William Alexander Harris was a civil engineer and United States Senator from Kansas.
Harris was born in Loudoun County, Virginia, on October 29, 1841. He attended school at Luray, Virginia, until his eighth year, when his father, William H. Harris, was appointed minister to the Argentine Republic. For four years, the family lived in Buenos Aires. When they returned to the United States, he began his technical education and graduated from Columbia College in Washington, D.C., in June 1859.
Immediately afterward, he went to Central America and spent six months on a ship canal survey, but returned home and entered the Virginia Military Institute in January 1860. He was in the graduating class of 1861, but the outbreak of the Civil War stopped his studies, and in April, he and his classmates entered the Confederate service. He served three years as Assistant Adjutant-General of Wilcox’s Brigade and as Ordnance Officer of Generals D. H. Hill’s and Rodes’ divisions of the Army of Northern Virginia.
In 1865, he came to Kansas and entered the employ of the Union Pacific Railroad as a civil engineer. The road was then completed to Lawrence, and his first work was to build the Leavenworth branch, which he completed in 1866. Harris was the resident engineer of the road until it was completed to Carson in the fall of 1868.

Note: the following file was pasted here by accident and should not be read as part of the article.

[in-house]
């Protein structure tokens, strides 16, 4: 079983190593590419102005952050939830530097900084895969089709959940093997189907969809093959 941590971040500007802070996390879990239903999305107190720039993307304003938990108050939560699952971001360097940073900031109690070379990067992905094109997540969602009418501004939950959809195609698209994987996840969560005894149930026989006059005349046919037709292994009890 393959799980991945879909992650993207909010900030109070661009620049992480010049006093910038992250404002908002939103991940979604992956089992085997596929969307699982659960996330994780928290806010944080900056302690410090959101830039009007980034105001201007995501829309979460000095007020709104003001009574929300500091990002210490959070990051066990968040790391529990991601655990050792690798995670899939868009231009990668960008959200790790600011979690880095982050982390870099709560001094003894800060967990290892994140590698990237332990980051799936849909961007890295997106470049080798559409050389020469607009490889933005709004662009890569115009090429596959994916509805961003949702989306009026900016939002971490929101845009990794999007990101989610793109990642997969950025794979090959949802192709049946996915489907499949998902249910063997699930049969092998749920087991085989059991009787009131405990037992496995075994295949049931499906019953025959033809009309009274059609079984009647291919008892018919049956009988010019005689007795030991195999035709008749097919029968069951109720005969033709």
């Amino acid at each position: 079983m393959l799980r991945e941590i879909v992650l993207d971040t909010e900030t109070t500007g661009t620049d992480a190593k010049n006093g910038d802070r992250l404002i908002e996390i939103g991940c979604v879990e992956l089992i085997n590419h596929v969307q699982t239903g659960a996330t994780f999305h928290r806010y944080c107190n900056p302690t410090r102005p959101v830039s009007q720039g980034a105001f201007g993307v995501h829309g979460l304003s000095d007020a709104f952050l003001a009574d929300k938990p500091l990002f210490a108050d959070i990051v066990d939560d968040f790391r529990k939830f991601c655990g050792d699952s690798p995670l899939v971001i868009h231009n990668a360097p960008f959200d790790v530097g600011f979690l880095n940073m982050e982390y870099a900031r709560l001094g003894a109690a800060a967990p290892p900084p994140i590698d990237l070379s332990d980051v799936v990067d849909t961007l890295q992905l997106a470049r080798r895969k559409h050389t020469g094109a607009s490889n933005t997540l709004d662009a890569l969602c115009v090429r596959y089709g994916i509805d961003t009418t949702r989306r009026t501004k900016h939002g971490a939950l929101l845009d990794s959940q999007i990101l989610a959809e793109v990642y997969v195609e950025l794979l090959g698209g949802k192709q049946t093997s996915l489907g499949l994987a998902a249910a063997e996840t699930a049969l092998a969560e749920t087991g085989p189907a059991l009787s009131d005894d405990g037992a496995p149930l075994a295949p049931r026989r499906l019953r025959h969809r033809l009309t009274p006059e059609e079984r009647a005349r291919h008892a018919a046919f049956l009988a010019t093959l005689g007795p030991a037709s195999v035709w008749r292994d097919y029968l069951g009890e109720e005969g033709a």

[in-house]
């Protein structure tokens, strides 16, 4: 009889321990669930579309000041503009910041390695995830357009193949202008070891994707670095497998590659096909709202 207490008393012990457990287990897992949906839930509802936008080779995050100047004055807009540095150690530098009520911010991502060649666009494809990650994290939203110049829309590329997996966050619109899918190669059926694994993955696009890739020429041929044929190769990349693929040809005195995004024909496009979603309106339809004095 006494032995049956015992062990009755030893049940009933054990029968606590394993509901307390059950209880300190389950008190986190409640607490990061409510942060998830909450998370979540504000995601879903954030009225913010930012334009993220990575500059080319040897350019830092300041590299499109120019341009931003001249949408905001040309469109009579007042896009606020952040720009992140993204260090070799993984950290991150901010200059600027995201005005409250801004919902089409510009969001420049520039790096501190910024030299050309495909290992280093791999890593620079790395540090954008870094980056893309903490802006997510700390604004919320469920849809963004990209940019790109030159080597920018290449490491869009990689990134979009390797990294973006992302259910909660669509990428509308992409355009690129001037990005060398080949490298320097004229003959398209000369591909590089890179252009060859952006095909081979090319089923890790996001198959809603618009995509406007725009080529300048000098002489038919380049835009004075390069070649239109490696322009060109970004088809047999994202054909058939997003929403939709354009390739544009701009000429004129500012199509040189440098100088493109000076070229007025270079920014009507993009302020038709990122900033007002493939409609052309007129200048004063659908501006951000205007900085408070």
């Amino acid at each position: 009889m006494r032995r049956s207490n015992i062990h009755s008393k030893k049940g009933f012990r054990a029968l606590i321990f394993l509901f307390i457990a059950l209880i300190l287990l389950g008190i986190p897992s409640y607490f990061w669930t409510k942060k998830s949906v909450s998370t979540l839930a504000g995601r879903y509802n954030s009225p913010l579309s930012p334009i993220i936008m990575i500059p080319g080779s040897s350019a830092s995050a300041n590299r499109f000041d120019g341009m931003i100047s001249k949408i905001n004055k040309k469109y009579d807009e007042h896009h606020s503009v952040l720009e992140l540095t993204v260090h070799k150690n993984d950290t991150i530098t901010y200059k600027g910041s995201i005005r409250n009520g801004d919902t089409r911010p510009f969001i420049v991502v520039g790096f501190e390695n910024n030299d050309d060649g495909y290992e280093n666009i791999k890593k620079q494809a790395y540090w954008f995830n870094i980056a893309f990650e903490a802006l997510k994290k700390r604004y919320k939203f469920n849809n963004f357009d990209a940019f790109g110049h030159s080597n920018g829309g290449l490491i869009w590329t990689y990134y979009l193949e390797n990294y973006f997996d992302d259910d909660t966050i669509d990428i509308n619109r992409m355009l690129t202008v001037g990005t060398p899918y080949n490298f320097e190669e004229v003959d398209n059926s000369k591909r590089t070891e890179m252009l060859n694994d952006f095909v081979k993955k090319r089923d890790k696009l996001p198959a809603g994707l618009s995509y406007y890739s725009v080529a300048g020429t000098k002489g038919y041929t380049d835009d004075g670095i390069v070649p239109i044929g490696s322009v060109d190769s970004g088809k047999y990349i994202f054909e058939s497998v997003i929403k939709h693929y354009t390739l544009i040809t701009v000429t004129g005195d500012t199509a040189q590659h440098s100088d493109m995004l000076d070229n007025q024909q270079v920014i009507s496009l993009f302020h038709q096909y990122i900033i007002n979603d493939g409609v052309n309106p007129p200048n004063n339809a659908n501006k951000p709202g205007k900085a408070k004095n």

He then bought land from the Delaware Indian Reservation and began farming and raising stock. In 1876, he became interested in short-horn cattle, and within a short time, his herds were known throughout the country for their high quality.
When he was nominated for Congressman-at-large by the Populists in 1892, he was in Scotland, comparing notes with breeders and planning to improve his stock. His nomination was endorsed by the Farmers’ Alliance and the Democratic Party, and he was elected. In 1894, he was re-nominated but defeated. In the fall of 1896, he was elected to the State Senate from the Third District, and the following January, he was elected to the United States Senate to succeed William A. Peffer. Harris took an active part in railroad legislation in Kansas and Congress but could not have his ideas carried out. He was deeply interested in the Nicaraguan Canal Project when it came before the United States Senate and was a committee member in charge of the question of the proposed canal. When that question came before Congress for settlement, he saved millions for the government in the Pacific Railroad claims.
Although an ex-Confederate, he was loyal to his state and country, voted for what he deemed best, and measured up to true statesmanship. After retiring from the United States Senate, he made one political campaign as the Democratic candidate for governor of Kansas.
He was appointed regent of the State Agricultural College at Manhattan, Kansas, and took an active interest in developing that institution and the United States experimental stations.
He died at his sister’s home in Chicago, Illinois, on December 21, 1909.